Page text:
A First Step Toward a Single Open Data Portal for the European Union

At the very end of 2012, the European Commission launched a beta version of its new Open Data Portal. The European Public Sector Information Platform calls the portal a “first step towards a pan-European data portal that will provide access to all underlying national (and regional, local) data portals across the 27 Member States.” While some several European member states have their own open data initiatives—like Data.gov.uk (United Kingdom), Data.gov.be (Belgium) and Data.gouv.fr (France)—the EC’s goal is to build a centralized data repository on top of these distributed nation-specific sites. In addition to decreasing the fragmentation of the EU’s open data initiatives, the EC’s program aims to probe member states that are lagging behind the open data trend, like Germany, a country where “Open Data activists and representatives from industry and science” are having difficulty convincing the government not to lock away data. Vice-President of the European Commissioner (and responsible for the European Digital Agenda and for the Open Data Potal) Neelie Kroes acknowledges in a blog post on unlocking government data, the challenge now is to help different EU administrations fully grasp the idea that providing free or low cost data could benefit their governments. 

At launch, the data portal provides access to over 5800 datasets, with most, at this point, coming from the European Commission’s stats agency Eurostat.  At the moment, the data housed in the portal “concerns all the information that public bodies in the European Union produce, collect or pay for…This could include geographical data, statistics, meteorological data, data from publicly funded research projects, and digitised books from libraries.” The EC portal cannot yet match the volume of data stored at the United States Data.gov, but the Commission is committed to working toward achieving that goal. Similarly to Data.gov (United States) and Data.gov.uk (United Kingdom), the EC Open Data Portal does not provide its data in any single, uniform file format; rather, each dataset is made available in at least one reusable, machine-readable format. The new portal also uses SPARQL endpoint for linked data.  SPARQL, now the World Wide Web Consortium standard for the Semantic Web, allows both humans and machines to quickly query a database and returns the data in machine-readable formats.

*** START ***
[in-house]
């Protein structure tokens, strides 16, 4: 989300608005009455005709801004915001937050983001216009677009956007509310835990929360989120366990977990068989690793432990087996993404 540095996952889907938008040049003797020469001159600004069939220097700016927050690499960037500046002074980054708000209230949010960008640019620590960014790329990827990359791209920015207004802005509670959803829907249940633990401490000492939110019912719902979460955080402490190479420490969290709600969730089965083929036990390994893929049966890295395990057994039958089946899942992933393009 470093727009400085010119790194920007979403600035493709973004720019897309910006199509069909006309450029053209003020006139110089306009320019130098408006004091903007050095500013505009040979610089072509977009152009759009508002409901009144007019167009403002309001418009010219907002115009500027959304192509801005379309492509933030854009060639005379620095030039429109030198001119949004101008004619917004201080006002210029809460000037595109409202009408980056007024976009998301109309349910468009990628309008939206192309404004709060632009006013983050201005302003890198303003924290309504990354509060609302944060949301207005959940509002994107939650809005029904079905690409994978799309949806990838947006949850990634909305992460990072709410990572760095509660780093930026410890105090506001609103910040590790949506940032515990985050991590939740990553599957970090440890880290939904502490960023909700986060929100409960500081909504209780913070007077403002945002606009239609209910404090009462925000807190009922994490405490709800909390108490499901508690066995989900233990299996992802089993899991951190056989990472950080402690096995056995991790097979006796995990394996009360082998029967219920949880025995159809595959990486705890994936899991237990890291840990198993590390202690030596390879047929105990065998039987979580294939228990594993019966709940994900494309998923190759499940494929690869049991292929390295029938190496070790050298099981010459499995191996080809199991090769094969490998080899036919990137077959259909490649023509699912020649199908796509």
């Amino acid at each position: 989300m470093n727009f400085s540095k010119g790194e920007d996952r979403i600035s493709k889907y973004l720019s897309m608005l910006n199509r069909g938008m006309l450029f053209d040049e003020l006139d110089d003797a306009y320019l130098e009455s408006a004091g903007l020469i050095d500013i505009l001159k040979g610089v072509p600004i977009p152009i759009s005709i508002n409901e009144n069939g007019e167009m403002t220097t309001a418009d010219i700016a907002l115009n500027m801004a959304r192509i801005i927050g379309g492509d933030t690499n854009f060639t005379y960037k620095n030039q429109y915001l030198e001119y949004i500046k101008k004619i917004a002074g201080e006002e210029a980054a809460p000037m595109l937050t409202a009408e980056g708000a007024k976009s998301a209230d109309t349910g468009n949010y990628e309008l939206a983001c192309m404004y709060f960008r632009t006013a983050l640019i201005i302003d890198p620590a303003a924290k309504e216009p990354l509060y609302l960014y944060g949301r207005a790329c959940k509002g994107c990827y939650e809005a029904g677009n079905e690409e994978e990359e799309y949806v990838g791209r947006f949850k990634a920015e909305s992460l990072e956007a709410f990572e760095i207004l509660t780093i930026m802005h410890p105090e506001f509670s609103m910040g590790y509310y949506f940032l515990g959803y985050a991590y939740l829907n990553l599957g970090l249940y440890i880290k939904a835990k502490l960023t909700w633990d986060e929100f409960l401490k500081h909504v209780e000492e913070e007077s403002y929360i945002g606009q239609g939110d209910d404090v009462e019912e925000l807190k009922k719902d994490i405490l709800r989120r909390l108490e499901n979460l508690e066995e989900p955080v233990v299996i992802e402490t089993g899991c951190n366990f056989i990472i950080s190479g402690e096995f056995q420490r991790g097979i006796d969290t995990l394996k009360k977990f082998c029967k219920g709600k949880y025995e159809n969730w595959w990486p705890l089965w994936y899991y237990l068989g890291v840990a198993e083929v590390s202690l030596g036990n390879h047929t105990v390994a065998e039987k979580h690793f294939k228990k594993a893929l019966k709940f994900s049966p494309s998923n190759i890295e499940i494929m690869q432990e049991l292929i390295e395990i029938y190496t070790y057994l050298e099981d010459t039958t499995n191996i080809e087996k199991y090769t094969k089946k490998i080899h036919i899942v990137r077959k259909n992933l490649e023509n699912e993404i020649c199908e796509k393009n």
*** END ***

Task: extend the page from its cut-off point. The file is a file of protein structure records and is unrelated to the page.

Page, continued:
The portal implements the Commission’s “Open Data Strategy for Europe,” announced at the end of 2011, which aims to “deliver a 40 billion euro boost to the EU’s economy annually.” After releasing EU data in a centralized portal, “a level playing field for open data across the EU will be established” and new open data measures will be “backed by the €100 million which will be granted in 2011-2013 to fund research into improved data-handling technologies.” The Open Data Strategy also includes more specific goals, many of which are furthered by the launch of the Open Data Portal:

  • Making it a general rule that all documents made accessible by public sector bodies can be re-used for any purpose, commercial or non-commercial, unless protected by third party copyright.
  • Establishing the principle that public bodies should not be allowed to charge more than costs triggered by the individual request for data (marginal costs); in practice this means most data will be offered for free or virtually free, unless duly justified.
  • Making it compulsory to provide data in commonly used, machine-readable formats, to ensure data can be effectively re-used.
  • Introducing regulatory oversight to enforce these principles.
  • Massively expanding the reach of the Directive to include libraries, museums and archives for the first time.

The portal notes that, “this … is about transparency, open government and innovation.” The Commission’s original plan noted that the new Open Data ecosystem in the EU would benefit not only journalists and academics, but also the public at large by boosting “the thriving industry that turns raw data into the material that hundreds of millions of ICT users depend on,” and fostering the creation of innovative new applications, “such as maps, real-time traffic and weather information, price comparison tools and more.”

In addition to the economic value proposition behind open data, a video on the portal’s landing page notes that data is increasingly becoming a “digital echo of the world around us”. As such the Commission recognizes that providing unfettered access to data is also a matter of social justice.

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